[0115] The object of the present invention can be accomplished by the following configuration. That is, a storage medium (or a recording medium) is prepared in which software program codes that implement the functions of the above-described embodiments are stored. The storage medium is supplied to a system or an apparatus. Then, a computer (or a CPU or an MPU) in the system or the apparatus reads and executes the program codes stored in the storage medium. In this case, the program codes read from the storage medium implement the functions of the above-described embodiments. The storage medium storing the program codes forms the present invention. The functions of the above-described embodiments may be implemented by any method other than execution of the read program codes by the computer. For example, an operating system (OS) that operates on the computer may execute a part or all of the actual processing based on the indication of the program codes so that the processing allows the functions of the above-described embodiments to be implemented. Such a configuration is also included in the present invention.

[0116] The object of the present invention can be accomplished by the following configuration. That is, the program codes read from the storage medium are written to a memory provided in an expansion card inserted into the computer or in an expansion component connected to the computer. Subsequently, based on instructions in the program codes, for example, a CPU provided in the expansion card or the expansion component executes a part or all of the actual processing so that the processing allows the functions of the above-described embodiments to be implemented. Such a configuration is also included in the present invention.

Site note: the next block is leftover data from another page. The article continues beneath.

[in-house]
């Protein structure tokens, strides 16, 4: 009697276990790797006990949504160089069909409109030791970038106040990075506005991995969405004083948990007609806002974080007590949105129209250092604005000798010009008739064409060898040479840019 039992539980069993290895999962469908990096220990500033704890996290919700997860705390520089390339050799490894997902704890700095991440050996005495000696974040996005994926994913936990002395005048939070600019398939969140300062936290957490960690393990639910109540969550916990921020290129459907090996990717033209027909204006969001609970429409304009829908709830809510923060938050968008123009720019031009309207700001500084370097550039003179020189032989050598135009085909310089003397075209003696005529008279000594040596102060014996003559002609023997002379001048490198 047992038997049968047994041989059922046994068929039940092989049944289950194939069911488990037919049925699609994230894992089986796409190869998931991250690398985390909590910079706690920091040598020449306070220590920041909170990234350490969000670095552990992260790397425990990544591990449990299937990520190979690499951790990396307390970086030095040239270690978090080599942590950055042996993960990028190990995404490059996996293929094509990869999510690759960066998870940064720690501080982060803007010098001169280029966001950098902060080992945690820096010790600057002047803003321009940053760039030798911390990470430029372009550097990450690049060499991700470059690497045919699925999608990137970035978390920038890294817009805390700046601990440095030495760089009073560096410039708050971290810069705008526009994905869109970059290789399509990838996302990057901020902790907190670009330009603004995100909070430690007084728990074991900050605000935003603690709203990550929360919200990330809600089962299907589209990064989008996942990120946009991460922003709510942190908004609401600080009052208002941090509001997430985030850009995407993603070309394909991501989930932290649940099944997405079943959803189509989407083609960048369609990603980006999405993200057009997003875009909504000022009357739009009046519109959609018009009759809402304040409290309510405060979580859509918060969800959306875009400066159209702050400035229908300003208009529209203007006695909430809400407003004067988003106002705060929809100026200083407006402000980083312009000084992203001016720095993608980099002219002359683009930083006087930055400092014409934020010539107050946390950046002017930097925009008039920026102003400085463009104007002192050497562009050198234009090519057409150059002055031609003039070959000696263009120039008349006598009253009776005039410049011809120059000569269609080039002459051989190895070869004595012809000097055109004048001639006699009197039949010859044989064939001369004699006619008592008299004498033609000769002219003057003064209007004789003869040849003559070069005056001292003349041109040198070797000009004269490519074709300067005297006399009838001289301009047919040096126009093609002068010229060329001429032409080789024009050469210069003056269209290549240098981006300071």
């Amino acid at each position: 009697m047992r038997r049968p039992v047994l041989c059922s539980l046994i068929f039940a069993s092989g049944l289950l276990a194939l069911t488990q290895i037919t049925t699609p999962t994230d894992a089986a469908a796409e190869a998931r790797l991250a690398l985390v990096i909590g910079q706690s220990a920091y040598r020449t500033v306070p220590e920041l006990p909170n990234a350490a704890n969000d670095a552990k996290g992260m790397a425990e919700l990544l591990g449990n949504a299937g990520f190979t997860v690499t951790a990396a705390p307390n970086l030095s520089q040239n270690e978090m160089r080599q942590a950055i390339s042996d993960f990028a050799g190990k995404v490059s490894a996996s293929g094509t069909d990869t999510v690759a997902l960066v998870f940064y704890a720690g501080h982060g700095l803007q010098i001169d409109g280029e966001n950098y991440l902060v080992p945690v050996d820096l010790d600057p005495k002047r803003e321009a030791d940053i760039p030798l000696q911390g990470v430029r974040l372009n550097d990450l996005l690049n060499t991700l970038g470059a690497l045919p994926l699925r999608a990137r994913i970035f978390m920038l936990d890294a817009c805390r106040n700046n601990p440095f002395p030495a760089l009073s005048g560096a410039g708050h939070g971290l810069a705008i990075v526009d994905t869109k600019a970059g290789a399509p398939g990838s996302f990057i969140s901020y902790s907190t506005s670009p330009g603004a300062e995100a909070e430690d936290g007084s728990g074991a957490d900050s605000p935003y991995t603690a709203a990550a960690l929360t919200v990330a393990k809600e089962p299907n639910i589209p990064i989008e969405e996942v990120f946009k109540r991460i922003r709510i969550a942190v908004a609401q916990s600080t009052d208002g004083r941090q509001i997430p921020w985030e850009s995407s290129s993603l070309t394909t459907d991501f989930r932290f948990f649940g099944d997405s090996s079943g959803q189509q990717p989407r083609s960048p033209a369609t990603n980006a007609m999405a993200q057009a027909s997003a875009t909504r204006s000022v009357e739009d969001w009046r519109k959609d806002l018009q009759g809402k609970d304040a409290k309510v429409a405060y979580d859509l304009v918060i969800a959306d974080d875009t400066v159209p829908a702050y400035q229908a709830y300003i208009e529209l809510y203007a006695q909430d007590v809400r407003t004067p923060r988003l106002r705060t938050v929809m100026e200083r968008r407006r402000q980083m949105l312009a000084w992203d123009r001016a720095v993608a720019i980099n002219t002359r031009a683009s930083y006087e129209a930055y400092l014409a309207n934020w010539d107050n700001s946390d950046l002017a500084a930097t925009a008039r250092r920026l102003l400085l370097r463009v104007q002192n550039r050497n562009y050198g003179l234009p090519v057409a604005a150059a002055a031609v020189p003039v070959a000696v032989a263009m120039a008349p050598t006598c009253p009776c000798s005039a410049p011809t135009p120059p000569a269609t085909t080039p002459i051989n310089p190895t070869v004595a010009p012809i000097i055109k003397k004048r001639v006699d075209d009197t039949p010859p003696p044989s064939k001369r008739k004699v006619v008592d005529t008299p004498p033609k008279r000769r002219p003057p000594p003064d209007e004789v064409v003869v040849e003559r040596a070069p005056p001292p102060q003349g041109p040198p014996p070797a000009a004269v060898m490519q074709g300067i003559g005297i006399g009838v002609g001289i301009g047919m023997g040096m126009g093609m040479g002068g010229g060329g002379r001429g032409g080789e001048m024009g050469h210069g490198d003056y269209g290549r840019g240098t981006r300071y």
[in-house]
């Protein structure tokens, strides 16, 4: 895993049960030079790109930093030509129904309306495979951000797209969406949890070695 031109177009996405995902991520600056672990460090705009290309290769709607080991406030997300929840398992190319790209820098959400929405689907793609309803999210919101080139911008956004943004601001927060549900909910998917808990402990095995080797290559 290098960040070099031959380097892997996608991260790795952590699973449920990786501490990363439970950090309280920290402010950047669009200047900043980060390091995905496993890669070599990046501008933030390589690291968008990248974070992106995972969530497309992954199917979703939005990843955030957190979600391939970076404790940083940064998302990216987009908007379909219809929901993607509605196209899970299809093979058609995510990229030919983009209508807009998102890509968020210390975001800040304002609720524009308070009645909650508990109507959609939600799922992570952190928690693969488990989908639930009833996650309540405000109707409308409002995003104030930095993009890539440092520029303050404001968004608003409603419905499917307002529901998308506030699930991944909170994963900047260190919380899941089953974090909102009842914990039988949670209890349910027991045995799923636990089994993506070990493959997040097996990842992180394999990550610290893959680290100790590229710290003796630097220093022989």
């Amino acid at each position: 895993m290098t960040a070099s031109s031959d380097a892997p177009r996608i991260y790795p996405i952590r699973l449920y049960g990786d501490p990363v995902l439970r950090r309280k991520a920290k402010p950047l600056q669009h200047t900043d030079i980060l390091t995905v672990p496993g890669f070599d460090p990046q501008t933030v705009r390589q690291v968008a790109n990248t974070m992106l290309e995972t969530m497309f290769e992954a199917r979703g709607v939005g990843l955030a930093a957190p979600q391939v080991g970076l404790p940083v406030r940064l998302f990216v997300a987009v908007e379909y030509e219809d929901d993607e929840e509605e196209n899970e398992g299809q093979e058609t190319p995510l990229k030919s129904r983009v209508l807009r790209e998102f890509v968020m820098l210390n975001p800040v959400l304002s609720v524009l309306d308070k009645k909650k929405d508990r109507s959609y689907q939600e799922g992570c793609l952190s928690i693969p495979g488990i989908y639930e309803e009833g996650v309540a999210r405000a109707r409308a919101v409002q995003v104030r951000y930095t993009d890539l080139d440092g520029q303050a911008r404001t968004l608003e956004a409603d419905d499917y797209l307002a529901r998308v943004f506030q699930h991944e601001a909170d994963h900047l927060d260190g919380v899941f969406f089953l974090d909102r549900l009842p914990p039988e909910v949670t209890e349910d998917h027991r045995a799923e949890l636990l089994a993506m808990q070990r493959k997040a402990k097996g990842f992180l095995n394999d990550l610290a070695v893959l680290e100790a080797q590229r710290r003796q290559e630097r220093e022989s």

[0117] While the present invention has been described with reference to exemplary embodiments, it is to be understood that the invention is not limited to the disclosed exemplary embodiments. The scope of the following claims is to be accorded the broadest interpretation so as to encompass all such modifications and equivalent structures and functions.

[0118] This application claims the benefit of Japanese Patent Application No. 2016-109392, filed May 31, 2016, which is hereby incorporated by reference wherein in its entirety.